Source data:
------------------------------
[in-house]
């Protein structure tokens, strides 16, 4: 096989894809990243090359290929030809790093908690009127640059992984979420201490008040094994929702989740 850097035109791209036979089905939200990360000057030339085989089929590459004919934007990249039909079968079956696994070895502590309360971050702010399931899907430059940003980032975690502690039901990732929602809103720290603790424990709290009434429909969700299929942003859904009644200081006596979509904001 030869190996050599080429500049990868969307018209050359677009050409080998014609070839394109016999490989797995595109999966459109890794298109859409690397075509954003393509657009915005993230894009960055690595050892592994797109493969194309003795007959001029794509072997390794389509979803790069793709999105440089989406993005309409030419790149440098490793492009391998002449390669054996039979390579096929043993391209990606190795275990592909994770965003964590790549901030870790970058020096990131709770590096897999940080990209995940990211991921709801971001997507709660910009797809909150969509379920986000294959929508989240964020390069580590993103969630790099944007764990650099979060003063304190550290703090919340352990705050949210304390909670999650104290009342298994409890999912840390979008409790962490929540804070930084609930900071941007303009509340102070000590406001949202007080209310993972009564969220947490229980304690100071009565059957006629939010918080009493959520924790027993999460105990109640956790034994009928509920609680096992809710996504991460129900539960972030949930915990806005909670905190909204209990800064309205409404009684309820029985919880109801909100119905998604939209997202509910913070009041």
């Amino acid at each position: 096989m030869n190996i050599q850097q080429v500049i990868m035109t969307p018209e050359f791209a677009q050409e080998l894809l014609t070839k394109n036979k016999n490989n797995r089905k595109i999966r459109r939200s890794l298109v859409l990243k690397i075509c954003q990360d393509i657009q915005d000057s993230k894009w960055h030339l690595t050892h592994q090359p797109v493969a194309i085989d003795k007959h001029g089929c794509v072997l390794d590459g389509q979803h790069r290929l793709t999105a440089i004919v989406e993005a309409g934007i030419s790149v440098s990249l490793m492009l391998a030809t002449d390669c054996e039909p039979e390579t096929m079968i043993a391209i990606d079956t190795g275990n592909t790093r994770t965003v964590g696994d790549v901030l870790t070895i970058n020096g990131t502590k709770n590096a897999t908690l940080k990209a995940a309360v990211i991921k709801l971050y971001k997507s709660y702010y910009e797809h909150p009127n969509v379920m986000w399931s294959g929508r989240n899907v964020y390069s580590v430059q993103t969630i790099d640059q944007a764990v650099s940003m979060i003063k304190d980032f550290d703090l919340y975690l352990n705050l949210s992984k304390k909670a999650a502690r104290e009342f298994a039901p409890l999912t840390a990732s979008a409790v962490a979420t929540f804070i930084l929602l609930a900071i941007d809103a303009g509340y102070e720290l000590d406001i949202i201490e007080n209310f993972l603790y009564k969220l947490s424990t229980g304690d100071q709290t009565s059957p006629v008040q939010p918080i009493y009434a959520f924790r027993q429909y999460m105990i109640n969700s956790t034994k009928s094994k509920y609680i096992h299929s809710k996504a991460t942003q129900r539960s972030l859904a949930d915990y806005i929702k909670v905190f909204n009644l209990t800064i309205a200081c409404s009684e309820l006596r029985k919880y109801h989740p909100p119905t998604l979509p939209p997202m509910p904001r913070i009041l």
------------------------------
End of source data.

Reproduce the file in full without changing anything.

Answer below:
[in-house]
């Protein structure tokens, strides 16, 4: 096989894809990243090359290929030809790093908690009127640059992984979420201490008040094994929702989740 850097035109791209036979089905939200990360000057030339085989089929590459004919934007990249039909079968079956696994070895502590309360971050702010399931899907430059940003980032975690502690039901990732929602809103720290603790424990709290009434429909969700299929942003859904009644200081006596979509904001 030869190996050599080429500049990868969307018209050359677009050409080998014609070839394109016999490989797995595109999966459109890794298109859409690397075509954003393509657009915005993230894009960055690595050892592994797109493969194309003795007959001029794509072997390794389509979803790069793709999105440089989406993005309409030419790149440098490793492009391998002449390669054996039979390579096929043993391209990606190795275990592909994770965003964590790549901030870790970058020096990131709770590096897999940080990209995940990211991921709801971001997507709660910009797809909150969509379920986000294959929508989240964020390069580590993103969630790099944007764990650099979060003063304190550290703090919340352990705050949210304390909670999650104290009342298994409890999912840390979008409790962490929540804070930084609930900071941007303009509340102070000590406001949202007080209310993972009564969220947490229980304690100071009565059957006629939010918080009493959520924790027993999460105990109640956790034994009928509920609680096992809710996504991460129900539960972030949930915990806005909670905190909204209990800064309205409404009684309820029985919880109801909100119905998604939209997202509910913070009041």
């Amino acid at each position: 096989m030869n190996i050599q850097q080429v500049i990868m035109t969307p018209e050359f791209a677009q050409e080998l894809l014609t070839k394109n036979k016999n490989n797995r089905k595109i999966r459109r939200s890794l298109v859409l990243k690397i075509c954003q990360d393509i657009q915005d000057s993230k894009w960055h030339l690595t050892h592994q090359p797109v493969a194309i085989d003795k007959h001029g089929c794509v072997l390794d590459g389509q979803h790069r290929l793709t999105a440089i004919v989406e993005a309409g934007i030419s790149v440098s990249l490793m492009l391998a030809t002449d390669c054996e039909p039979e390579t096929m079968i043993a391209i990606d079956t190795g275990n592909t790093r994770t965003v964590g696994d790549v901030l870790t070895i970058n020096g990131t502590k709770n590096a897999t908690l940080k990209a995940a309360v990211i991921k709801l971050y971001k997507s709660y702010y910009e797809h909150p009127n969509v379920m986000w399931s294959g929508r989240n899907v964020y390069s580590v430059q993103t969630i790099d640059q944007a764990v650099s940003m979060i003063k304190d980032f550290d703090l919340y975690l352990n705050l949210s992984k304390k909670a999650a502690r104290e009342f298994a039901p409890l999912t840390a990732s979008a409790v962490a979420t929540f804070i930084l929602l609930a900071i941007d809103a303009g509340y102070e720290l000590d406001i949202i201490e007080n209310f993972l603790y009564k969220l947490s424990t229980g304690d100071q709290t009565s059957p006629v008040q939010p918080i009493y009434a959520f924790r027993q429909y999460m105990i109640n969700s956790t034994k009928s094994k509920y609680i096992h299929s809710k996504a991460t942003q129900r539960s972030l859904a949930d915990y806005i929702k909670v905190f909204n009644l209990t800064i309205a200081c409404s009684e309820l006596r029985k919880y109801h989740p909100p119905t998604l979509p939209p997202m509910p904001r913070i009041l």